Championship #3

I have to give a short interruption to the Asia trip recap because last night I won my third intramural basketball championship (first 3-on-3). This one was the most surprising since of the 6 games before the semi-final game that I played in we had a grand total of zero wins. It was without a doubt the worst season I've had. In spite the poor performances before hand we played quite well in the final two games doubling our opponents scores and bringing home the shirt!

Wednesday, October 15, 2008

Asia Trip: Japanese Navy

Since I'm trying to get caught up on work I figured I would make a bunch of short entries about my trip. Todays entry is focused on my visit to the Japanese Naval Systems Research Center, which is located in Tokyo, Japan. I visited this place on my first full day in Japan. We arrived the evening before and since the 14 hour flight had nothing to interesting to share I'll just jump to this visit. It was neat seeing their research facility since I am quite familar with the US Naval research facilities, which look pretty much the same. Below is a picture of the area and the main things I saw there: their headquarters, their towing tank, and the "junior" LCC. I'm dubbed it the "Junior" LCC because its smaller then the LCC (not by much), and we already have the mini-LCC here at Michigan. The towing tank was cool and there are two interesting stories about it; (1) this is the towing tank where the Japanese secretly designed Yamato before WWII, the largest and most heavily-armed battleship in history. (2) It was taken over by Australia and they drained it and used it for tennis courts, so to this day there are lines below the water for tennis courts. Then the headquarters is a very historical building. I've had a hard time finding out exactly what happened in there, but it was formerly the Imperial Japanese Navy Institute of Technology. I heard that this was the building where a lot of the Japanese planning for WWII was done. It was very weird to be having meetings in that building, but everyone we met were super friendly and welcoming.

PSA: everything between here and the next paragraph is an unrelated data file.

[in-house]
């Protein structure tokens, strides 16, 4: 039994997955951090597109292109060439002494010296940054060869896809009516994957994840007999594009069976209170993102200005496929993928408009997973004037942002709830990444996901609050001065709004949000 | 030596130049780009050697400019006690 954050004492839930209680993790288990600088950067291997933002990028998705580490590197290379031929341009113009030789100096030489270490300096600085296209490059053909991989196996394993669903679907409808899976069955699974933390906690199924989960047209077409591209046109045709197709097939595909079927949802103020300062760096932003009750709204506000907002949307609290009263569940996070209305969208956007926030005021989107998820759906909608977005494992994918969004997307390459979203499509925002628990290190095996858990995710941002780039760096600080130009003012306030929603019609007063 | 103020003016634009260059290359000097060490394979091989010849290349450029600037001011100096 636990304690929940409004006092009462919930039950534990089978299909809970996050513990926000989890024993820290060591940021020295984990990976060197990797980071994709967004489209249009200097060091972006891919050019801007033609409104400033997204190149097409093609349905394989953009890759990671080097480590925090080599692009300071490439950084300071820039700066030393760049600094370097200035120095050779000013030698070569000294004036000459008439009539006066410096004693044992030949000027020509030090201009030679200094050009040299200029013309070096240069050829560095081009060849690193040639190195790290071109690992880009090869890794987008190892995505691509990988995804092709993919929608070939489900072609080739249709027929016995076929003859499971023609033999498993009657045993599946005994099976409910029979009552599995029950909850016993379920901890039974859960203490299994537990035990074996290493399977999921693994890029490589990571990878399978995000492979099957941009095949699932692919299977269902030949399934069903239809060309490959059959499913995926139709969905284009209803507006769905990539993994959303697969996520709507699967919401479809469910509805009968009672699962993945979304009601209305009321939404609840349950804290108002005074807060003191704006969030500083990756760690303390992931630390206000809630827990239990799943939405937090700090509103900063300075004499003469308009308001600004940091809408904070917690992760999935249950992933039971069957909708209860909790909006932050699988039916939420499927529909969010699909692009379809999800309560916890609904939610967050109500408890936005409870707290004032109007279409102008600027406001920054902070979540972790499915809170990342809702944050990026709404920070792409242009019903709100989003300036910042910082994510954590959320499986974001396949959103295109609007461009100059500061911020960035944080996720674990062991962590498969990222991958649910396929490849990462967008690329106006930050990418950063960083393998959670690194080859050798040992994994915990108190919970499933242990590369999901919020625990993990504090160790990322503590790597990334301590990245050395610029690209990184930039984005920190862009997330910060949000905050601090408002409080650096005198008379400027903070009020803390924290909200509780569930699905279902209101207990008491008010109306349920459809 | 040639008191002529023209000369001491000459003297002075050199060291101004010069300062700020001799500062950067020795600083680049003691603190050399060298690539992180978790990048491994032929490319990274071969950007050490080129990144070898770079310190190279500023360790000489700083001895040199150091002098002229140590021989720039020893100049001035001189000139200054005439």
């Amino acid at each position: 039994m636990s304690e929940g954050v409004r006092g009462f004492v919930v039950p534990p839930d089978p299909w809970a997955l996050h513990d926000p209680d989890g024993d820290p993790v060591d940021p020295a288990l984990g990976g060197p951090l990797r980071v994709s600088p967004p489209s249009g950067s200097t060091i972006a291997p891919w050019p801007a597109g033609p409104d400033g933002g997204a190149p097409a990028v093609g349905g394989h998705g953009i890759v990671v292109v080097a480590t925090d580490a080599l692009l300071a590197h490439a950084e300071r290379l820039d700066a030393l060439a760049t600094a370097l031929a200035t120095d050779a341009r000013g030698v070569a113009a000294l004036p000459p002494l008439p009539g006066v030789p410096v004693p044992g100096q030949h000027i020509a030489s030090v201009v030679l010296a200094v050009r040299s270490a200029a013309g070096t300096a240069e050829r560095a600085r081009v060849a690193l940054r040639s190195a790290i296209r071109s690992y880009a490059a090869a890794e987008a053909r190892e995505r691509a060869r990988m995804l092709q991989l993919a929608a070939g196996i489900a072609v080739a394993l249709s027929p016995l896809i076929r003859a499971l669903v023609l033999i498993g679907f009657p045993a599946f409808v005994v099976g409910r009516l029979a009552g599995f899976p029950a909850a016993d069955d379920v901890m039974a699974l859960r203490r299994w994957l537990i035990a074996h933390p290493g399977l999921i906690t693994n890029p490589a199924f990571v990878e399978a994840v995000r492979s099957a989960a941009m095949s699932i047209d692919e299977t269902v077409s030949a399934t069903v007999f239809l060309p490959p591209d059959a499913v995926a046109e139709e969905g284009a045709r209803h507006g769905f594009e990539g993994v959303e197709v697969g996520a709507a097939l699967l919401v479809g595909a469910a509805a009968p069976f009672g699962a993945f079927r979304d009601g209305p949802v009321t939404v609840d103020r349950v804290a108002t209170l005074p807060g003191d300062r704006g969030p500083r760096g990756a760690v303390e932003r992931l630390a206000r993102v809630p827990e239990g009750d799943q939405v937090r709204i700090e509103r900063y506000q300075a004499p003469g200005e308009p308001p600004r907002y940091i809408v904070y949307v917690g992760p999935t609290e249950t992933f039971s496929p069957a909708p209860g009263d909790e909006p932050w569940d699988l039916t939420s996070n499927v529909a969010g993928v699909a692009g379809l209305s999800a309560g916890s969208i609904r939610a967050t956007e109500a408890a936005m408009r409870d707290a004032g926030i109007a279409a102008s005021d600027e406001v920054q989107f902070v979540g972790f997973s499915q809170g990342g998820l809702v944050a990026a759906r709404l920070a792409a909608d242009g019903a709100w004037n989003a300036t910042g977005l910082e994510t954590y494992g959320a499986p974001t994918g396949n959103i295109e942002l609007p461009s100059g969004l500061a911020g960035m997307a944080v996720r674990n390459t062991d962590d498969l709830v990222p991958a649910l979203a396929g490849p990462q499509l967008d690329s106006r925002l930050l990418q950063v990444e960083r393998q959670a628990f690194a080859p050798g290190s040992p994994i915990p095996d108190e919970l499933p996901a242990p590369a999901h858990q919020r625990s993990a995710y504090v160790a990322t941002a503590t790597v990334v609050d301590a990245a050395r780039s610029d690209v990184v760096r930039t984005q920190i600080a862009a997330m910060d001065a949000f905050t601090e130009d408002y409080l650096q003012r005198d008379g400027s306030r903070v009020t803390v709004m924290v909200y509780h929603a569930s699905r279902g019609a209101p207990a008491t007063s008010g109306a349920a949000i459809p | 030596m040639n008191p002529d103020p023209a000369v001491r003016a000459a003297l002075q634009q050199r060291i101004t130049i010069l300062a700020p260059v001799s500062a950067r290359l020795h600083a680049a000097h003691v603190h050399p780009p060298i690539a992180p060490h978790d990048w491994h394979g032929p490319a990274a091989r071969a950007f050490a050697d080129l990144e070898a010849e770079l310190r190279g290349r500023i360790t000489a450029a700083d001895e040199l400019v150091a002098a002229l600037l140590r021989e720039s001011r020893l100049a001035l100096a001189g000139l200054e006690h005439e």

Japanese Naval Systems Research Center - Tokyo, Japan

Tuesday, October 14, 2008

Back from Asia

First off I have to give a special thanks to Dem for writing a couple great blogs for me while I was gone...well done!

This past Friday I made it back to Michigan from my trip to Tokyo and Seoul. There are a ton of pictures, videos, and stories to share, but with how busy I am right now I will just give a small taste of what I will write about later plus a few pictures. Highlights from the trip include visiting the DMZ (border between North and South Korea), visiting Gyeongbokgung Palace, visiting the Emperor's Palace in Tokyo, having some meetings at Japan's Naval Research facility in Tokyo (very historical location), attending and giving a talk at the Naval Conference in Seoul, and other miscellaneous stories are coming soon.

Picture taken from the center of Tokyo...near the Emperor's Palace.

View from one of the hotel rooms I stayed in of Seoul.

Me at Dorsan Station.

Wednesday, October 08, 2008

An excercise in (im)perfection

I just realized I only have 2 days(!!) until Brian takes back the reigns of his blog, so I really need to get moving on posting more.

I thought I'd take a moment to show what i did this past weekend while I was at my parents house in Lake Ann.

I made an apron!

This was pretty much all. I slept(morning naps!) and watched a little football(...) and sewed.